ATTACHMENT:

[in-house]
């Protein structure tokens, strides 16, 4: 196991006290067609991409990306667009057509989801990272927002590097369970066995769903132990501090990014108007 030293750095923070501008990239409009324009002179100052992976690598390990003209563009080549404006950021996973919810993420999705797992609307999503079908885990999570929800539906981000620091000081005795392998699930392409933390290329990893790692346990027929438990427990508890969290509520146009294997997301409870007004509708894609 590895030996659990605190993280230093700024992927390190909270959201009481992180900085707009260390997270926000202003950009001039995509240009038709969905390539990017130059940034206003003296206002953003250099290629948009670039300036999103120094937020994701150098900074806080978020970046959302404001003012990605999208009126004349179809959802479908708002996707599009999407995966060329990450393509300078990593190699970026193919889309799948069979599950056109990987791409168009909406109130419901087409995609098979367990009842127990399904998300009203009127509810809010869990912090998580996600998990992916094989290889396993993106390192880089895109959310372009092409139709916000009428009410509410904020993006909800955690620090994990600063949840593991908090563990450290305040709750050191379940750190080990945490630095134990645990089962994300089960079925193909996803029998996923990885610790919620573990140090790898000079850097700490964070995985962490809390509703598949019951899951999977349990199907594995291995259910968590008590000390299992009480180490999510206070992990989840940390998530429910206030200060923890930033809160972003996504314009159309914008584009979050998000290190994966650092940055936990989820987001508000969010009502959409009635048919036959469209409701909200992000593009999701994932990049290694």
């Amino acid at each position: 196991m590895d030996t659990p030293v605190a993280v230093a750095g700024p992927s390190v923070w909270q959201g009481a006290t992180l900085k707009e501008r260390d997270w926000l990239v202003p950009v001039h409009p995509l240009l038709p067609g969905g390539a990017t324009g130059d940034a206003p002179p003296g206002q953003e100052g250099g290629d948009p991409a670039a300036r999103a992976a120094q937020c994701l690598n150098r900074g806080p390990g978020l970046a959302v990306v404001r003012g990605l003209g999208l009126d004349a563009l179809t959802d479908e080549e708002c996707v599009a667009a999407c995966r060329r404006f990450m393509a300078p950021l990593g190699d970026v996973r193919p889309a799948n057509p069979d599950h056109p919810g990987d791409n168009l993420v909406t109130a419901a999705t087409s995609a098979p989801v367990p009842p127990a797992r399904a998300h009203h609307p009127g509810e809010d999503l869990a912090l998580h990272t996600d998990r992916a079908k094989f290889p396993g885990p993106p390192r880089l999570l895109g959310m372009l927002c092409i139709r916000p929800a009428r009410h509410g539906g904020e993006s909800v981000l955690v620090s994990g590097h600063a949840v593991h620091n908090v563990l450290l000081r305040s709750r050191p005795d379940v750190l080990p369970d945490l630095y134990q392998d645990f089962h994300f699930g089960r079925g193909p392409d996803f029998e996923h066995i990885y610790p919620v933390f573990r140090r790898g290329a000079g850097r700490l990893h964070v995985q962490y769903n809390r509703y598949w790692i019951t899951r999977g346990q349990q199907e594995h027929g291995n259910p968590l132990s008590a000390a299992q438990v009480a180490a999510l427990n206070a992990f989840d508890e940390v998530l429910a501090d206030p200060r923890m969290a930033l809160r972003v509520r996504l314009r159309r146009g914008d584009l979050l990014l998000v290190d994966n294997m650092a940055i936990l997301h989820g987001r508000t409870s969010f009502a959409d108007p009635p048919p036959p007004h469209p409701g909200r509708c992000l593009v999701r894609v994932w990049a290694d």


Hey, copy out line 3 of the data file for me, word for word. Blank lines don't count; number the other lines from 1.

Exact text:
């Amino acid at each position: 196991m590895d030996t659990p030293v605190a993280v230093a750095g700024p992927s390190v923070w909270q959201g009481a006290t992180l900085k707009e501008r260390d997270w926000l990239v202003p950009v001039h409009p995509l240009l038709p067609g969905g390539a990017t324009g130059d940034a206003p002179p003296g206002q953003e100052g250099g290629d948009p991409a670039a300036r999103a992976a120094q937020c994701l690598n150098r900074g806080p390990g978020l970046a959302v990306v404001r003012g990605l003209g999208l009126d004349a563009l179809t959802d479908e080549e708002c996707v599009a667009a999407c995966r060329r404006f990450m393509a300078p950021l990593g190699d970026v996973r193919p889309a799948n057509p069979d599950h056109p919810g990987d791409n168009l993420v909406t109130a419901a999705t087409s995609a098979p989801v367990p009842p127990a797992r399904a998300h009203h609307p009127g509810e809010d999503l869990a912090l998580h990272t996600d998990r992916a079908k094989f290889p396993g885990p993106p390192r880089l999570l895109g959310m372009l927002c092409i139709r916000p929800a009428r009410h509410g539906g904020e993006s909800v981000l955690v620090s994990g590097h600063a949840v593991h620091n908090v563990l450290l000081r305040s709750r050191p005795d379940v750190l080990p369970d945490l630095y134990q392998d645990f089962h994300f699930g089960r079925g193909p392409d996803f029998e996923h066995i990885y610790p919620v933390f573990r140090r790898g290329a000079g850097r700490l990893h964070v995985q962490y769903n809390r509703y598949w790692i019951t899951r999977g346990q349990q199907e594995h027929g291995n259910p968590l132990s008590a000390a299992q438990v009480a180490a999510l427990n206070a992990f989840d508890e940390v998530l429910a501090d206030p200060r923890m969290a930033l809160r972003v509520r996504l314009r159309r146009g914008d584009l979050l990014l998000v290190d994966n294997m650092a940055i936990l997301h989820g987001r508000t409870s969010f009502a959409d108007p009635p048919p036959p007004h469209p409701g909200r509708c992000l593009v999701r894609v994932w990049a290694d």